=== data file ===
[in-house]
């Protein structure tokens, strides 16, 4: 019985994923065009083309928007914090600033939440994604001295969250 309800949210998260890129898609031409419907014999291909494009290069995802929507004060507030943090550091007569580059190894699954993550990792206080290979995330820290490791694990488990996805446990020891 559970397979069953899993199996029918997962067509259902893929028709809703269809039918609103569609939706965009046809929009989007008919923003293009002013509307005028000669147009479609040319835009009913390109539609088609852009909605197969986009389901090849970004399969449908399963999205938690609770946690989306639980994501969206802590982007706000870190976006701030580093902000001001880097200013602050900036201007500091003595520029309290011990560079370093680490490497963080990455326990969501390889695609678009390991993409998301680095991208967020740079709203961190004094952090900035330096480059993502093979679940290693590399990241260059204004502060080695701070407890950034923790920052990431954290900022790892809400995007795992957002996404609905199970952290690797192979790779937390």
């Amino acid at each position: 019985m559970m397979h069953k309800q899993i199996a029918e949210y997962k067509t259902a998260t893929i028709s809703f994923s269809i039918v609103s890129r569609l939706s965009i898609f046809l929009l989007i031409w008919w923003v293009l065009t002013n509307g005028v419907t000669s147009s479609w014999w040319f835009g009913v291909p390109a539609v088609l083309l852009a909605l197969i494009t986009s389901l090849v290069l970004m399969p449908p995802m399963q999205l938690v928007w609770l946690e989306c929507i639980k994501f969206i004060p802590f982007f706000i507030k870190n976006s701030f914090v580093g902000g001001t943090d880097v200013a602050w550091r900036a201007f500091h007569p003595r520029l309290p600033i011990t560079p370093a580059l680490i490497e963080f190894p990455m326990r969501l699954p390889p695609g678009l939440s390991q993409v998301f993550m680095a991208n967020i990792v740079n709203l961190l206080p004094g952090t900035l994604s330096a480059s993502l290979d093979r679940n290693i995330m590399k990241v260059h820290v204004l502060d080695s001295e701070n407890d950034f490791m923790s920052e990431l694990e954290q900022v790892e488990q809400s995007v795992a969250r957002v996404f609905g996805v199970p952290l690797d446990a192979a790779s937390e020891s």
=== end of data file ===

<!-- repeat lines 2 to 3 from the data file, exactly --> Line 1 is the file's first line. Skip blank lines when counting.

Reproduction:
């Protein structure tokens, strides 16, 4: 019985994923065009083309928007914090600033939440994604001295969250 309800949210998260890129898609031409419907014999291909494009290069995802929507004060507030943090550091007569580059190894699954993550990792206080290979995330820290490791694990488990996805446990020891 559970397979069953899993199996029918997962067509259902893929028709809703269809039918609103569609939706965009046809929009989007008919923003293009002013509307005028000669147009479609040319835009009913390109539609088609852009909605197969986009389901090849970004399969449908399963999205938690609770946690989306639980994501969206802590982007706000870190976006701030580093902000001001880097200013602050900036201007500091003595520029309290011990560079370093680490490497963080990455326990969501390889695609678009390991993409998301680095991208967020740079709203961190004094952090900035330096480059993502093979679940290693590399990241260059204004502060080695701070407890950034923790920052990431954290900022790892809400995007795992957002996404609905199970952290690797192979790779937390």
């Amino acid at each position: 019985m559970m397979h069953k309800q899993i199996a029918e949210y997962k067509t259902a998260t893929i028709s809703f994923s269809i039918v609103s890129r569609l939706s965009i898609f046809l929009l989007i031409w008919w923003v293009l065009t002013n509307g005028v419907t000669s147009s479609w014999w040319f835009g009913v291909p390109a539609v088609l083309l852009a909605l197969i494009t986009s389901l090849v290069l970004m399969p449908p995802m399963q999205l938690v928007w609770l946690e989306c929507i639980k994501f969206i004060p802590f982007f706000i507030k870190n976006s701030f914090v580093g902000g001001t943090d880097v200013a602050w550091r900036a201007f500091h007569p003595r520029l309290p600033i011990t560079p370093a580059l680490i490497e963080f190894p990455m326990r969501l699954p390889p695609g678009l939440s390991q993409v998301f993550m680095a991208n967020i990792v740079n709203l961190l206080p004094g952090t900035l994604s330096a480059s993502l290979d093979r679940n290693i995330m590399k990241v260059h820290v204004l502060d080695s001295e701070n407890d950034f490791m923790s920052e990431l694990e954290q900022v790892e488990q809400s995007v795992a969250r957002v996404f609905g996805v199970p952290l690797d446990a192979a790779s937390e020891s």